Vortex ring collisions have attracted intense interest in both water and air studies (Baird in Proc R Soc Lond Ser Math Phys Sci 409:59-65, 1987, Poudel et al. in Phys Fluids 33:096105, 2021, Lim and Nickels in Nature 357:225, 1992, New et al. in Exp Fluids 57:109, 2016, Suzuki et al. in Geophys Res Lett 34, 2007, Yan et al. in J Fluids Eng 140:054502, 2018, New et al. in J Fluid Mech 899, 2020, Cheng et al. in Phys Fluids 31:067107, 2019, Hernández and Reyes in 29:103604, 2017, Mishra et al. in Phys Rev Fluids, 2021, Zednikova et al. in Chem Eng Technol 42:843-850, 2019, Kwon et al. in Nature 600:64-69, 2021). These toroidal structures spin around a central axis and travel in the original direction of impulse while spinning around the core until inertial forces become predominant causing the vortex flow to spontaneously decay to turbulence (Vortex Rings, https://projects.iq.harvard.edu/smrlab/vortex-rings). Previous studies have shown the collision of subsonic vortex rings resulting in reconnected vortex rings, but the production of a shock wave from the collision has not been demonstrated visibly (Lim and Nickels in Nature 357:225, 1992, Cheng et al. in Phys Fluids 31:067107, 2019). Here we present the formation of a shock wave due to the collision of explosively formed subsonic vortex rings. As the vortex rings travel at Mach 0.66 toward the collision point, they begin to trap high pressure air between them. Upon collision, high pressure air was imploded and released radially away from the axis of the collision, generating a visible shock wave traveling through and away from the colliding vortices at Mach 1.22. Our results demonstrate a pressure gradient with high pressure release creating a shock wave. We anticipate our study to be a starting point for more explosively formed vortex collisions. For example, explosives with different velocities of detonation could be tested to produce vortex rings of varying velocities.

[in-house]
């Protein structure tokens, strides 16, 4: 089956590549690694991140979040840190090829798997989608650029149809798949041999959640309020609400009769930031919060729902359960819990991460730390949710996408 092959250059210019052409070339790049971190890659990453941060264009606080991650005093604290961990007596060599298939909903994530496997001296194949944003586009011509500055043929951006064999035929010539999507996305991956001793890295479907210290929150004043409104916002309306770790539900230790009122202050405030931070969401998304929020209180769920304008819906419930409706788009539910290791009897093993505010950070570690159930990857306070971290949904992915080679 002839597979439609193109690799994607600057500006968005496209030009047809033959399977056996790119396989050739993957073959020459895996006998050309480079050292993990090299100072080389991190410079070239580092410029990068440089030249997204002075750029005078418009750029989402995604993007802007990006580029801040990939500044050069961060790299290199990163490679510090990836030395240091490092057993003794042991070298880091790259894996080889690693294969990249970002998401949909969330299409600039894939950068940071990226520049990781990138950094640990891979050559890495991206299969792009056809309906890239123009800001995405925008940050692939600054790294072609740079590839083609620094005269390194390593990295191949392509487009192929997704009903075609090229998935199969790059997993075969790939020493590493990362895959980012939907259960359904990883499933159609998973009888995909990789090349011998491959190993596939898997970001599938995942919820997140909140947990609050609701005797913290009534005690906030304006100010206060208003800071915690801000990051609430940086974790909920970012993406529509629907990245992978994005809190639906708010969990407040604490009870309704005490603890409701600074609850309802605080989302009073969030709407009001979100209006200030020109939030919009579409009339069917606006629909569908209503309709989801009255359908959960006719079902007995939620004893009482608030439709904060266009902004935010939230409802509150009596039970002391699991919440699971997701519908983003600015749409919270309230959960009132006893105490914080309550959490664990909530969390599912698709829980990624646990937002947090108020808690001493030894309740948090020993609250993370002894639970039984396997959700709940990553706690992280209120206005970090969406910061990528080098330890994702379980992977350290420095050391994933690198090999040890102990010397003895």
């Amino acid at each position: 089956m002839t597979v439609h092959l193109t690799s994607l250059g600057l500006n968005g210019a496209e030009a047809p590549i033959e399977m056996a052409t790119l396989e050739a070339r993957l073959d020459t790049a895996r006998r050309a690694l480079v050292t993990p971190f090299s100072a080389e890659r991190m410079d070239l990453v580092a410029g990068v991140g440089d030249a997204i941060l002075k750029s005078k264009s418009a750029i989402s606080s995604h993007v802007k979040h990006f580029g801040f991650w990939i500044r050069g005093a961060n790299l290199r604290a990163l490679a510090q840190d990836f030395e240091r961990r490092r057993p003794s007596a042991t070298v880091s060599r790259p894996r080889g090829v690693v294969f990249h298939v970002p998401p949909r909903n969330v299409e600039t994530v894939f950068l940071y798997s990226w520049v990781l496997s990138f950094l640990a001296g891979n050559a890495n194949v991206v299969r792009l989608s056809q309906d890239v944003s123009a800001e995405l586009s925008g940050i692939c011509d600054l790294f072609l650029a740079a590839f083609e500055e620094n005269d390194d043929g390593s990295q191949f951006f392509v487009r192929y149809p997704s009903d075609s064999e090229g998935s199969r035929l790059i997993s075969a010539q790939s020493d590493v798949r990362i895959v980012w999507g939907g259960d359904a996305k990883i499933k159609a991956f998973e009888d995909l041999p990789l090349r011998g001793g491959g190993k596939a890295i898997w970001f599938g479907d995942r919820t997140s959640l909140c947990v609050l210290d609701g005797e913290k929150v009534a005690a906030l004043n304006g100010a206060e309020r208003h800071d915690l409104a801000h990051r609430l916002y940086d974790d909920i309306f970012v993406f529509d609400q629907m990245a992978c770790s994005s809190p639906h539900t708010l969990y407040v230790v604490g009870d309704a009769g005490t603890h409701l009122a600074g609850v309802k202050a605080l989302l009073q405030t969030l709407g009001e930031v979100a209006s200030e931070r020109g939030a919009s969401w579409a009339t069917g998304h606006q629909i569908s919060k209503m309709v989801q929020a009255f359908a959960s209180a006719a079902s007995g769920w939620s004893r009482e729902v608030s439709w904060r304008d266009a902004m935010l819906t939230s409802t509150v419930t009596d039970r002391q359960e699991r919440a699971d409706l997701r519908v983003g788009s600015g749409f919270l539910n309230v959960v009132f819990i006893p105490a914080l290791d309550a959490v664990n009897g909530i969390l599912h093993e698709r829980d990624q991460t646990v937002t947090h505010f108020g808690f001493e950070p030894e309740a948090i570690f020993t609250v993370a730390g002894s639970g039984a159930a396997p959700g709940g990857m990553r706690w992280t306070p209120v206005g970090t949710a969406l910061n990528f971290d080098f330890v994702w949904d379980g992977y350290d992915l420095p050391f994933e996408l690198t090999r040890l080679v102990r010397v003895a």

Mining Engineering

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01 Dec 2022

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